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California's 40th District

Sep 15, 2021 | Economy, In The News

U.S. Rep. Young Kim (R-CA) bemoaned the failure last week of three amendments she offered to the $3.5 trillion reconciliation budget package that would have tackled inflation, supported United States military veterans, and addressed crime impacting America’s small business owners.

“Unfortunately, my colleagues on the other side of the aisle did not support these commonsense amendments,” said Rep. Kim. “I hope Democrats come to the table to work on a bipartisan, commonsense budget that provides for our nation’s needs without raising taxes.” 

On Sept. 9, the U.S. House Small Business Committee considered the small business title of reconciliation pursuant to the Concurrent Resolution on the Budget for Fiscal Year 2022, S.Con.Res. 14, which will provide $25 billion over 10 years to the Small Business Administration (SBA).

During the committee’s markup of the package, Rep. Kim offered two amendments. One that would require the Interagency Task Force on Veteran Small Business Development established under the Small Business Act to conduct a study on access to credit for small business concerns owned and controlled by veterans compared to other small businesses and submit the report to Congress.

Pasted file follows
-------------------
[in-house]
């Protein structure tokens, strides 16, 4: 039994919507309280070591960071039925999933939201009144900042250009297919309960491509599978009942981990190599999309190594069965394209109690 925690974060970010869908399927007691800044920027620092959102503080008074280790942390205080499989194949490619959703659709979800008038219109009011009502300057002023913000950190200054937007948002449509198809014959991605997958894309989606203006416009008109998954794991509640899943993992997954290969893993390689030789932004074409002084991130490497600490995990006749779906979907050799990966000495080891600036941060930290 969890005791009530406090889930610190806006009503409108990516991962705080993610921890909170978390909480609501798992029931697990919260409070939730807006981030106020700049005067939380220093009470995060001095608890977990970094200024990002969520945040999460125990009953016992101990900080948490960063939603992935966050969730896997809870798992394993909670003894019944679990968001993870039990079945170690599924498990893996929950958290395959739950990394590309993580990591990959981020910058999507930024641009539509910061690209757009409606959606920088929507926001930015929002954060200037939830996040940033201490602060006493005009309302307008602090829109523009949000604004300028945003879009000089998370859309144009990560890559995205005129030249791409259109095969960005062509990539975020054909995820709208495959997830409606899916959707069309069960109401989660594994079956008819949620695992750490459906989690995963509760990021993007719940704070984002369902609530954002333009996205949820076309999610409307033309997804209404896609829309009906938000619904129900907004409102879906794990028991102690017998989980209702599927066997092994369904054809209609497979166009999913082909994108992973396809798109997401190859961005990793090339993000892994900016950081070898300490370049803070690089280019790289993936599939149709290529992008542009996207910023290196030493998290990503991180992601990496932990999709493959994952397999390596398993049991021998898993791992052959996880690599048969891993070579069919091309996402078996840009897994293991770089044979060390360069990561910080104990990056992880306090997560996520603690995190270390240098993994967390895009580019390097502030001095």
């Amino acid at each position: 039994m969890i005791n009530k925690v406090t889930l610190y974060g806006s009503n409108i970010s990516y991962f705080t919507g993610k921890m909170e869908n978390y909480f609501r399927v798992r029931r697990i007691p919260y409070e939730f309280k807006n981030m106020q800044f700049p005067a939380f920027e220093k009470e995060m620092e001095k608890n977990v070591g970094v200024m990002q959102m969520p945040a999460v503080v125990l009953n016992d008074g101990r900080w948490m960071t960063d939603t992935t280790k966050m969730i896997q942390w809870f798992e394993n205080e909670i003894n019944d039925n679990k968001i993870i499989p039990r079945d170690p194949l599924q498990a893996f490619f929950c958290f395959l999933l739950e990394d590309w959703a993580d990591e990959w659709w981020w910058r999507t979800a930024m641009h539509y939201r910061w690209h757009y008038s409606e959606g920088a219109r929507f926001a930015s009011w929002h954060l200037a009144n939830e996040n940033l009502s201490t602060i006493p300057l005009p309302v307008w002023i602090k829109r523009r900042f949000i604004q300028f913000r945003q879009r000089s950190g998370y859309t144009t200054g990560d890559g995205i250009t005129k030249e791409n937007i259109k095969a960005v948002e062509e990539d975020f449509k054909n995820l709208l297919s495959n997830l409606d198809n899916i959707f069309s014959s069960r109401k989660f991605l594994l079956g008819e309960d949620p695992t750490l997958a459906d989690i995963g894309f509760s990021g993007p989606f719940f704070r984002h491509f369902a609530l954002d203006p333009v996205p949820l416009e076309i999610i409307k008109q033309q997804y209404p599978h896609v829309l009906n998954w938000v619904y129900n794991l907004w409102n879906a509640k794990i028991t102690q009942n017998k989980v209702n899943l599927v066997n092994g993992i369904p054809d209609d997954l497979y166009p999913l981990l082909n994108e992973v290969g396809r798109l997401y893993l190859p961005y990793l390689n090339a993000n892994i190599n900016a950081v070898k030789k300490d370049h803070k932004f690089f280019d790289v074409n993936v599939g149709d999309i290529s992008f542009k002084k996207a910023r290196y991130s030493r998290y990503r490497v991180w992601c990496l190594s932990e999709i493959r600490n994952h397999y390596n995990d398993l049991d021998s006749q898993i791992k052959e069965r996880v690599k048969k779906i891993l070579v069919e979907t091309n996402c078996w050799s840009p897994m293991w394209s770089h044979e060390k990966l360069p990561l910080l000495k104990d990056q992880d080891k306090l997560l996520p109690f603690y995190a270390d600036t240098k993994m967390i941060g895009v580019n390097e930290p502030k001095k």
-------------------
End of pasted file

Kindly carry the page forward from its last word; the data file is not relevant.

The second Kim-led amendment would have addressed crime impacting small business owners by directing the SBA administrator to submit a report to Congress and testify before the Small Business Committee on the effects of crime on small businesses in communities where local governments have decided to cut funding or defund law enforcement, according to the texts of both amendments.

Neither amendment made it into the committee’s approved package, which the House Small Business Committee approved to deliver $25 billion in funding to invest in small business programs. The committee now sends the bill to the U.S. House Budget Committee for inclusion in the Build Back Better Act. 

Also on Sept. 9, Rep. Kim’s Amendment #010 to S.Con.Res. 14 was offered during the U.S. House Science, Space, and Technology Committee’s markup and called for repurposing $1 million for the National Science Foundation to conduct an economic study on the impacts of inflation on Americans and the U.S. economy. The amendment failed by a recorded vote of 17-21 and the committee’s approved package now also heads to the House Budget Committee.

“While California workers and families confront higher food, energy and housing costs in addition to some of the highest state and local taxes in the country, I am disappointed that Democrats are rushing through a $3.5-trillion, expansive partisan budget plan that will raise taxes and continue to drive up costs,” Rep. Kim said. 

The Ripon Advance

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